This is the all-new version of Volkswagen’s ultra-grown-up, medium-sized MPV, the Touran. The last Touran carved out a niche as the MPV for the sensible family man, and this new one develops the same theme. So it isn’t ‘quirky’, ‘funky’ or ‘sporty’; it’s just an MPV. But, as it happens a particularly smart, solid and upmarket one.

The headline changes to the car for this third full model generation can be summarised pretty simply: it’s slightly bigger, lighter and pricier.

The adoption of the Volkswagen Group’s MQB platform makes the first two possible, adding the flexibility needed to stretch the wheelbase, shorten the front overhang and still take 62kg out of the car's kerb weight – despite simultaneously adding a not-inconsiderable 130mm to the overall length.

The subtle price repositioning is nothing unusual at the introduction of a new-generation car and justified by a more generous standard equipment across the four trim levels. Entry-level cars get a crash mitigation system, touchscreen multimedia system, DAB, Bluetooth media streaming, air conditioning, roof rails and seven seats all as standard. With the flagship SEL trim equipping the Toruan with a panoramic sunroof, sat nav, adaptive cruise control and three-zone climate control.

The engine range for the UK market will consist of two turbocharged petrols and three turbodiesels. The former is made up of VW’s 1.2 and 1.4 TSI engines producing 108 and 148bhp respectively, the 1.4 being available with a manual or a DSG dual-clutch automatic gearbox. The latter are the familiar 1.6 and 2.0 TDIs, with peak power outputs ranging from 108 to 187bhp. Both of the lesser-powered diesels are offered in manual or DSG forms, while the 187bhp oil-burner is DSG-only.

The mid-spec 1.6-litre TDI SE should be the most popular version of the Touran in the UK. It’s a pragmatic, practical and classy car that’s comfy, quite refined and very easy to drive – albeit no doubt a bit bland for some tastes.

The interior is the VW’s strongest selling point. Even on a mid-range SE-spec car, the fascia looks and feels tactile and plush. On perceived quality, it's a cut above that which you’ll find in a Citroën Grand Picasso or a Vauxhall Zafira Tourer and on a level footing with a BMW 2 Series Gran Tourer.

Soft-touch plastics cover the whole of the dashboard and the tops of the doors and feel as expensive to the touch as VW’s smooth leather facings for the primary controls. It's perhaps more important that every fitting is substantial, robust and ready for the rigours of everyday family life.

Occupant space is good by the strictest like-for-like standards, although there are still more accommodating seven-seaters.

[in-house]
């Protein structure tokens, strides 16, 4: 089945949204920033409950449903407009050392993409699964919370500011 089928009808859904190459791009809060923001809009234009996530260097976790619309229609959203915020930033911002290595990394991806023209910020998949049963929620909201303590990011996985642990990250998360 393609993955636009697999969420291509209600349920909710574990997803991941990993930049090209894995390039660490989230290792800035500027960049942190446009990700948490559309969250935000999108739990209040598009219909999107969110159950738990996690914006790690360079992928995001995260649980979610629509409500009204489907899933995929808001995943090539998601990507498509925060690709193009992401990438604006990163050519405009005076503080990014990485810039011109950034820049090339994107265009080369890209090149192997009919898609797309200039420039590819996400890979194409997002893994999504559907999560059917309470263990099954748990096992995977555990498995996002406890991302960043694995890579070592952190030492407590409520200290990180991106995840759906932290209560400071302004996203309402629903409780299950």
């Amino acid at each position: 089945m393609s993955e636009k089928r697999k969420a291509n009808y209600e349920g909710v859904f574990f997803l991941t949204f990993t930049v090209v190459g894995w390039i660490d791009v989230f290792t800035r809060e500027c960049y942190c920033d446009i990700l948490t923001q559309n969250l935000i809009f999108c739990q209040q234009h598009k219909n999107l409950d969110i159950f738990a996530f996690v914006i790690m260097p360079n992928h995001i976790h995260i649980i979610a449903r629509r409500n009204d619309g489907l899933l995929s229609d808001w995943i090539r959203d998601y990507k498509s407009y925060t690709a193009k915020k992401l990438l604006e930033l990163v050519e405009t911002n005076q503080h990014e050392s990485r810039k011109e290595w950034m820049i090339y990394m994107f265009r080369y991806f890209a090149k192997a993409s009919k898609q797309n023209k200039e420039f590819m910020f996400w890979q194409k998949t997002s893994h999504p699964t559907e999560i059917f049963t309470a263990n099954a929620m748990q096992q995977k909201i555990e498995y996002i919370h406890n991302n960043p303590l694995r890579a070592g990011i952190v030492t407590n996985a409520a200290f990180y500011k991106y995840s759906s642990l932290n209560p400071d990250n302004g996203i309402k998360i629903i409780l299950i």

The Touran and its ilk are narrower and shorter than full-sized rivals such as the Seat Alhambra, So in the second row the Touran offers good leg and headroom but its seats are a touch small for grown adults. The car’s third-row seats are usable and easier to access thanks to some bigger back door apertures – but you still wouldn’t call them adult-sized. But all five back seats have ISOFIX childseat anchorages, and while the middle three slide and fold independently, the rearmost two collapse into the boot floor easily enough.

The Touran’s boot in five-seat mode, meanwhile, measures a class-leading 743 litres up to the window line, and that's big enough to beat a new Ford S-Max.

To drive, the Touran is comfy, slick and consistent. It's also somewhat middle of the road and a bit forgettable, but that’s mostly the price of its supreme ease-of-use nature. The car rides with supple calm, steers with a directness and weight perfectly matched to its moderate grip and body control, and isolates both wind and road noise well.

VW’s 1.6-litre diesel powertrain continues to feel humdrum and undernourished; it’s less refined than the 2.0 TDI and falls short of the standards of the best low-emission diesels on responsiveness and flexibility. But its outright performance levels are more than acceptable and its real-world economy easily surpassed 50mpg on our mostly urban test route.    

It’s smart, assured, relaxing, robust, full of practical features and has been turned with the kind of distinguishing attention to detail you expect of a VW. It’s also lighter, more CO2-efficient and more economical than much of its opposition, too, and has many of the premium-brand lures that BMW’s new 2 Series Gran Tourer offers but for a lower list price.

The only question is whether you’re comfortable enough about your own need for an MPV to actually become a Touran owner, because Volkswagen evidently doesn’t see the need to add much in the way of spice to an otherwise very complete recipe.

Volkswagen Touran 1.6 TDI SE

Price £24,000 Engine 4 cyls, 1598cc, turbodiesel; Power 108bhp at 3200-4000rpm; Torque 184lb ft at 1500-3000rpm; 0-62mph 11.9sec; Top speed 116mph; Gearbox 6-spd dual-clutch automatic; Kerb weight 1539kg; Economy 64.2mpg (combined); CO2 116g/km

Top 5 Compact MPVs

  • The BMW 2-series Active Tourer goes up against the likes of the Volkswagen Golf SV and Ford C-Max

    BMW 2 Series Active Tourer

  • B-Max's unique construction means it doesn't need conventional B-pillars

    Ford B-Max

  • It’s longer and more expensive, but does bigger mean better?

    Vauxhall Meriva

  • Quirky Citroëns are back, but is square the new cool?

    Citroën C3 Picasso

  • Ford Tourneo Connect
    The Tourneo Connect, left, is the five-seater; on the right is the Grand Tourneo Connect which is available with seven seats

    Ford Tourneo Connect


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